Hans P. Ströer

The Mystery of Film Music

by Hans P. Ströer

Our ancestors subsisted on roots, plants and fruits, without knowing anything about their nutritional content. Sating hunger was all that mattered. Grumbling stomachs demanded to be filled. The composition of the foodstuffs, their individual components and their particular effects were unknown. The first vitamins were discovered a century ago and, thanks to rapid progress in related research, we now know exactly which substances are on our plates and what effects they have on our organisms.

The effects of music and its components, on the other hand, remain largely unknown. Most of us listen to music without knowing what’s inside it. Exposure to sound is all that matters, because silence can be as painful as a grumbling stomach. Music has been the subject of research, but the results are nebulous. Each piece of music affects each person differently. And not only that: the same person doesn’t always perceive the same piece of music identically when he or she hears it at different times in various life situations.

Scientists have explored and understood how things work in many other areas of life, but they haven’t figured out how music works. Why not? Are you and I all of us opaque in this aspect? Don’t our musical reflexes work according to recognizable and repeatable patterns? Or do those reactive models continually mutate? Are too many variables involved?

What seems like a state of paradisiacal naiveté becomes a problem precisely where music is supposed to be created on demand, with a specific function and reliable effects on the greatest number of hearers: for example, in film.

The Mystery of Film Music

“What the music does in a film somehow remains a mystery…. To make film music effective is such an incomprehensible process that even I must admit, after having survived over sixty films, that I understand almost nothing about it.”

(Bernard Herrmann in “Filmmusik,” Tony Thomas, Munich 1995)

Because of this uncertainty, composers of film music rarely get a signed contract at the start of a production. They’re usually given a predefined trial period to develop the essential parts of the composition, present them, and change them as often as necessary until the customer gives the green light for their finalization. But in many cases, they never even get close to this point, because the composer is fired and a new one is hired.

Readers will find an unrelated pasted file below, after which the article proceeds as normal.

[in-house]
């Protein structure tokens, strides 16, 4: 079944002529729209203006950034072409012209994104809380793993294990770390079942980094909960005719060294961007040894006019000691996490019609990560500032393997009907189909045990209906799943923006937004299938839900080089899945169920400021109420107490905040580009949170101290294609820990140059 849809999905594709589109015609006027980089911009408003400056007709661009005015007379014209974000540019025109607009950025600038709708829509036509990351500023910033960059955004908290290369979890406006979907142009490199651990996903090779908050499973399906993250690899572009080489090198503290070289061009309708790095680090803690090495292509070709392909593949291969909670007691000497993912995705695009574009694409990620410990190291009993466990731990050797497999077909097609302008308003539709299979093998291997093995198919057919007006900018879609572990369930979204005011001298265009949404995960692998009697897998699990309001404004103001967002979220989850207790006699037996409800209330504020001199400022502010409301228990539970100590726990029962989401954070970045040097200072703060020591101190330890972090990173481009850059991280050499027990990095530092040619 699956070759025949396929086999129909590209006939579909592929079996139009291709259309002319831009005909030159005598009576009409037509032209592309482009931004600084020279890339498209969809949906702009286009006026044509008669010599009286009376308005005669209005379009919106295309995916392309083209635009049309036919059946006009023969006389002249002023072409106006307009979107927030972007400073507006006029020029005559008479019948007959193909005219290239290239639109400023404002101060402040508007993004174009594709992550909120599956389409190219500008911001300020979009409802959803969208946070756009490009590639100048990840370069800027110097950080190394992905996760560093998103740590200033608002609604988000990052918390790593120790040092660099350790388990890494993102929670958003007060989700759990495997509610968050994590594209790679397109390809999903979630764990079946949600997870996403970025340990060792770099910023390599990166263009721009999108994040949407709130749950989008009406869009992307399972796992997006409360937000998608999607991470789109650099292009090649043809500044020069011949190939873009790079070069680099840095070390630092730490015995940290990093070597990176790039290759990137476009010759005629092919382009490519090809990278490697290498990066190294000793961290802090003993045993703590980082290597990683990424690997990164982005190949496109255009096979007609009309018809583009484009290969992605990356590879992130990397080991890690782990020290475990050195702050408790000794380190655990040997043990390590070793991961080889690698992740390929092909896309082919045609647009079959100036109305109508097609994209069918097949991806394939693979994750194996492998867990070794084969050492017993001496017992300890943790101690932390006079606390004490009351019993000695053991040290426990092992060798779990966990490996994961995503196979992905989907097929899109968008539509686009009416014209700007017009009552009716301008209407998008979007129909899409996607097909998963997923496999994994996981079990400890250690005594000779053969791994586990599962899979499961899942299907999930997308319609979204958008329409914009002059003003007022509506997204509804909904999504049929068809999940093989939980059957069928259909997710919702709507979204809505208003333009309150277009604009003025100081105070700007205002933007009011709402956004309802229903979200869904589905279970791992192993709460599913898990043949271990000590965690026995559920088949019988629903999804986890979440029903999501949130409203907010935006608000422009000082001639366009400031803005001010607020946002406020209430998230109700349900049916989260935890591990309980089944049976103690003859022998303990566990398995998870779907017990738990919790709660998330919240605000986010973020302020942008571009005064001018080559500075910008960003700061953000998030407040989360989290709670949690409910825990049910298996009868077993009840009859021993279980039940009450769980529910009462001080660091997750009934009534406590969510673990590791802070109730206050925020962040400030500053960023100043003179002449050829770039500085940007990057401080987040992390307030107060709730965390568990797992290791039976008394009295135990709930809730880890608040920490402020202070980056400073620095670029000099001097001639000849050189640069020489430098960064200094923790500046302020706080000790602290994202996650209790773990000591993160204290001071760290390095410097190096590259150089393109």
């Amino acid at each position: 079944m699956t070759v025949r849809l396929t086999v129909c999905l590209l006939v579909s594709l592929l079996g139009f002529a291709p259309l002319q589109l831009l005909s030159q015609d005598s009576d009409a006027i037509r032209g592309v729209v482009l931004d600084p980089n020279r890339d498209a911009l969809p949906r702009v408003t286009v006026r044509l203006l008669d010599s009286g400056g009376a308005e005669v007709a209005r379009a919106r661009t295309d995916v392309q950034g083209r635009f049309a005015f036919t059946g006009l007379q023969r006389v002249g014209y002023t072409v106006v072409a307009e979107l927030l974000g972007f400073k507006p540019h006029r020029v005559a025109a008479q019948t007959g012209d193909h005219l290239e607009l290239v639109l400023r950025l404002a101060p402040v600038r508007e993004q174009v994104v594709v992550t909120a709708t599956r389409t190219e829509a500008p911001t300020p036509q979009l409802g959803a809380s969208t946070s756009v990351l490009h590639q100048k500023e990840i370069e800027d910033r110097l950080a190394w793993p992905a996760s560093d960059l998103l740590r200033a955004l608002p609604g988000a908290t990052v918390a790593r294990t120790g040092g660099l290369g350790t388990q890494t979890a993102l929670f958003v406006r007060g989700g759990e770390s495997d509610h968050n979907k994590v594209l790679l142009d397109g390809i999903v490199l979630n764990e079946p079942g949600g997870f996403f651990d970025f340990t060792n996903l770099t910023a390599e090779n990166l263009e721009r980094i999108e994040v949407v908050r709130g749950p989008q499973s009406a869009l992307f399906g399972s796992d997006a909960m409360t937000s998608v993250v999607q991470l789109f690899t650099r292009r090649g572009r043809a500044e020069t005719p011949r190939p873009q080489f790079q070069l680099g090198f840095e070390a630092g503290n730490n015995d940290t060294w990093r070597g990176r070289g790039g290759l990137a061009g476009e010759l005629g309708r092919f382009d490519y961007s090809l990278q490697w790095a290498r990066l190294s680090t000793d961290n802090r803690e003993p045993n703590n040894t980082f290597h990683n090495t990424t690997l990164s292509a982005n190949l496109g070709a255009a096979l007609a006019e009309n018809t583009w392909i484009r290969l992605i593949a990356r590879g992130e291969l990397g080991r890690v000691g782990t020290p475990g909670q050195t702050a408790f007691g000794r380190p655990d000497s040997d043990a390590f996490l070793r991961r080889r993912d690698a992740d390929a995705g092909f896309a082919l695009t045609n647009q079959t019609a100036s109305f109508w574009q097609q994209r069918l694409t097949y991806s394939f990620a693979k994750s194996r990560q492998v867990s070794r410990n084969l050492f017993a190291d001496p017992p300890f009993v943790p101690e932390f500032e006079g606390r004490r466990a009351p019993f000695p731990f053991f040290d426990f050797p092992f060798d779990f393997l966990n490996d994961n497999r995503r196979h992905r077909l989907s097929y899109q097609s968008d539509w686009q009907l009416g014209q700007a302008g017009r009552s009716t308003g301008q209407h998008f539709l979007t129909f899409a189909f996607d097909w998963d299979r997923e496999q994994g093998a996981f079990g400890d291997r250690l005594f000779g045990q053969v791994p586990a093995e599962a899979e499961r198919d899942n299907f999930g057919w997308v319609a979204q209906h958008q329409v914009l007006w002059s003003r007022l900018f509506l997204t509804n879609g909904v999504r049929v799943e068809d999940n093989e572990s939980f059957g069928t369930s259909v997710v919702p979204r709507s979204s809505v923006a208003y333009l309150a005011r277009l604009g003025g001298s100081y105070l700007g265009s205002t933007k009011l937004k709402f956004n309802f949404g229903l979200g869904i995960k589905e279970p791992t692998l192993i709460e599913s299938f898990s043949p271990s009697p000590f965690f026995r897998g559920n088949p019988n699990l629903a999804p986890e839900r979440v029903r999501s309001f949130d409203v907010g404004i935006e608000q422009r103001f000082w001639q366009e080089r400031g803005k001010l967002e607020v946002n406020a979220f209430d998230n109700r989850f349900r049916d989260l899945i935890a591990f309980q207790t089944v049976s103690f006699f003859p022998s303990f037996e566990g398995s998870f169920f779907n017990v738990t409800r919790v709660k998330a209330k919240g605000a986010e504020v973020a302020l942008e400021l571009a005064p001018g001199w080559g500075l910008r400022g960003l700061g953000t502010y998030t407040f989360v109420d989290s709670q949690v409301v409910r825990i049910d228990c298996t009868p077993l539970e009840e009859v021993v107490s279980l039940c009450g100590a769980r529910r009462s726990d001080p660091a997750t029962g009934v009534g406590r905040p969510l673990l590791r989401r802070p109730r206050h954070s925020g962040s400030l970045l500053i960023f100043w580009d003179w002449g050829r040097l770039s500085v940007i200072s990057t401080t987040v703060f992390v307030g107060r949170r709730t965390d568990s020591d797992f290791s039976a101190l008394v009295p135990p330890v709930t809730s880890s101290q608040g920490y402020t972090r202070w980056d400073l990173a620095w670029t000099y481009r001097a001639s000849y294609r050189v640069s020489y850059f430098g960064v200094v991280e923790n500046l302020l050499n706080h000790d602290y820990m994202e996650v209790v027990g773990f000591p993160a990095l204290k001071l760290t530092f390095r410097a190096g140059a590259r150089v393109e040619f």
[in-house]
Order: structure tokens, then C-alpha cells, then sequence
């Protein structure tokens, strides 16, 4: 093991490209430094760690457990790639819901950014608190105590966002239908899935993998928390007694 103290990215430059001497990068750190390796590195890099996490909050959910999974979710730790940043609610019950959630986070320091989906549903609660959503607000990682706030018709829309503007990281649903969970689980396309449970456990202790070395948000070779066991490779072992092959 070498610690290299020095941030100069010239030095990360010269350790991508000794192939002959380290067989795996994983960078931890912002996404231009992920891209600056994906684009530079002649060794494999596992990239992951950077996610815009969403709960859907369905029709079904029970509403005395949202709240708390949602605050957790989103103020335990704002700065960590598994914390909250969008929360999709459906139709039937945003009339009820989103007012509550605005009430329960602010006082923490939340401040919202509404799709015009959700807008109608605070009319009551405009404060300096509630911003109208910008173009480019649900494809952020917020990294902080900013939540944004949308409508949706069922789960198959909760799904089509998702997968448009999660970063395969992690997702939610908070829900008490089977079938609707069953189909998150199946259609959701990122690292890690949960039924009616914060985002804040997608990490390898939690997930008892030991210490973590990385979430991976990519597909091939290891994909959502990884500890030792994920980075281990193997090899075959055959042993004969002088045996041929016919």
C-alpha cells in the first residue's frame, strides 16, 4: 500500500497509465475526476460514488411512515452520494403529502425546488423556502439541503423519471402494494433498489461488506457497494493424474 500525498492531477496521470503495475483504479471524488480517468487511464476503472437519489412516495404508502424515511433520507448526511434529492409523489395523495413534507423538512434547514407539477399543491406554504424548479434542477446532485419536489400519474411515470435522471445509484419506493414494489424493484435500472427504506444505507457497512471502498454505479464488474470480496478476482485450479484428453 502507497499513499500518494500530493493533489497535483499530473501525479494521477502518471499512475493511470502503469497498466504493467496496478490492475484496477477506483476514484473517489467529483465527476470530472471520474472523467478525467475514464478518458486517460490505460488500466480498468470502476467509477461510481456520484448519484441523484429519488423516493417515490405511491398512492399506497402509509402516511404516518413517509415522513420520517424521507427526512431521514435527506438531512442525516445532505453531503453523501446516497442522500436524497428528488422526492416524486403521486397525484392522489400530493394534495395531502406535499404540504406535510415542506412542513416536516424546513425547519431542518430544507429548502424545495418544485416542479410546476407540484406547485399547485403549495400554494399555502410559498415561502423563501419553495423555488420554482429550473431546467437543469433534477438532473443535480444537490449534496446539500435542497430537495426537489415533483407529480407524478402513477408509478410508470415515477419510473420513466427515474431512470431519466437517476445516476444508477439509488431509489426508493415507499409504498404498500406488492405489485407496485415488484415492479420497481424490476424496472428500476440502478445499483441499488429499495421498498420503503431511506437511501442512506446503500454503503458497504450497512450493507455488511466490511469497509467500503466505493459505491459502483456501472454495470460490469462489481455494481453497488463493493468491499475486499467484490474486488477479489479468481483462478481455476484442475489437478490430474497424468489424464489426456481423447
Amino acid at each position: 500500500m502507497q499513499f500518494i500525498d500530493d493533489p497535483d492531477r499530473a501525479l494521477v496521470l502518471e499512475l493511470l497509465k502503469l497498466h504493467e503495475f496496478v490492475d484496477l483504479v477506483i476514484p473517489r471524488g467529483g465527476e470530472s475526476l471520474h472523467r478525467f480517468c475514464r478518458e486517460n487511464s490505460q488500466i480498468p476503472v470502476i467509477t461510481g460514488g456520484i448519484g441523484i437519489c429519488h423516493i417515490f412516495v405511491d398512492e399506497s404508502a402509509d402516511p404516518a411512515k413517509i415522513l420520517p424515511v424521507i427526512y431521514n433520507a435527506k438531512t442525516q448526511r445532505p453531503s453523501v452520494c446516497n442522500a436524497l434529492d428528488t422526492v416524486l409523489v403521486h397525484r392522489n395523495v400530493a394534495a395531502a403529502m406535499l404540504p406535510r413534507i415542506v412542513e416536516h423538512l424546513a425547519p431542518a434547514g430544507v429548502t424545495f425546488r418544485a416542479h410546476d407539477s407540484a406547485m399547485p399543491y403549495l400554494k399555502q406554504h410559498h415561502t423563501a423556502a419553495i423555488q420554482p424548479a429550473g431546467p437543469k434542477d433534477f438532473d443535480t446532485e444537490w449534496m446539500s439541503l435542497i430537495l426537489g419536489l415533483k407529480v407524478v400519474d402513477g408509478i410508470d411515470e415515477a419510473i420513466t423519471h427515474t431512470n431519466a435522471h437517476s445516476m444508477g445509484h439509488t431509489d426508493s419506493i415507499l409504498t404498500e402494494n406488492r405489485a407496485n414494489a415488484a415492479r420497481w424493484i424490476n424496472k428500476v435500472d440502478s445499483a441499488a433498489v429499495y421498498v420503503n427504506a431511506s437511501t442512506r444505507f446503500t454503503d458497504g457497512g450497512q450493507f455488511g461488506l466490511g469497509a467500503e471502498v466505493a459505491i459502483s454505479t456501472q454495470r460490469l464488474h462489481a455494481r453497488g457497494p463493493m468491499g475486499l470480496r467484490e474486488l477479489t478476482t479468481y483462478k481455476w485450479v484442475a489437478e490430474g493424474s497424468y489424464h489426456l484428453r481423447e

In the early days of Hollywood too, the big studios would not only hire several screenplay authors, but also several composers, to write for one and the same film. The composers competed with one another, each trying to find the right tone for the film and to convince the decision-makers to use his music rather than any of his competitors’ compositions. Max Steiner, who composed the music for “Gone with the Wind,” describes a typical commissioning:

“Get us some film music, but be sure it’s not too expensive. If we don’t like it, somebody else will go over it.”

(From “Filmmusik,” Tony Thomas, Munich 1995)

David Raksin, the “grandfather of film music,” coined an appropriate saying: “Only someone who has been fired and exchanged for another is a dyed-in-the-wool film composer.”

(From “Knowing The Score,” Irwin Bazelon, New York 1975)

Eighty years have passed since then. The conversational tone may have become more elegant, but the number of instances has increased in which film music has been rejected and composers have been fired and new ones hired. A recent and prominent example is the firing of Gabriel Yared (who won an Oscar for his music to “The English Patient”) by Wolfgang Petersen, who rejected Yared’s music for Petersen’s film “Troy.” The trigger for the sacking was a preview in front of a small group of spectators, the majority of whom didn’t like Yared’s music.

Of course, a positive rating for the music from a preview audience doesn’t guarantee success at the box office. But how can one get good music or, should we say, the right, the best music for a film? A film composer often seems like an iPod with neither jogwheel nor display, like a jukebox with neither buttons nor index, like a cook with neither recipes nor menus, like a tailor with neither tape measure nor pattern, like a perplexed hairstylist…. What should one say to him? How can one brief him? How can one talk about music?

“Appropriate music for ‘Faust’ is wholly impossible. Our era abhors the repulsiveness, the repugnancy, the terribleness which parts of it would have to contain. The music would have to have the character of Don Juan; Mozart would have had to have composed the music for ‘Faust.’”

(From “Gespräche mit Goethe,” February 12, 1829, Johann Peter Eckermann, Leipzig 1908)

“It’s always so difficult with the music! I don’t know. What should I tell you? Just do it like Morricone!”

(The issuer of a commission to a composer of film music, 2009)

Do we need film music at all? No one would deny that camerawork and cutting, stage design, furnishings and light, costumes and makeup, sound and noises are indispensable stylistic elements in the making of a film. But music? An exotic ingredient, stirred into the pot shortly before serving, like an audible garam masala? Is it really necessary? Why are nearly all films still produced with music? Why do directors, producers and composers around the world subject themselves to this ordeal?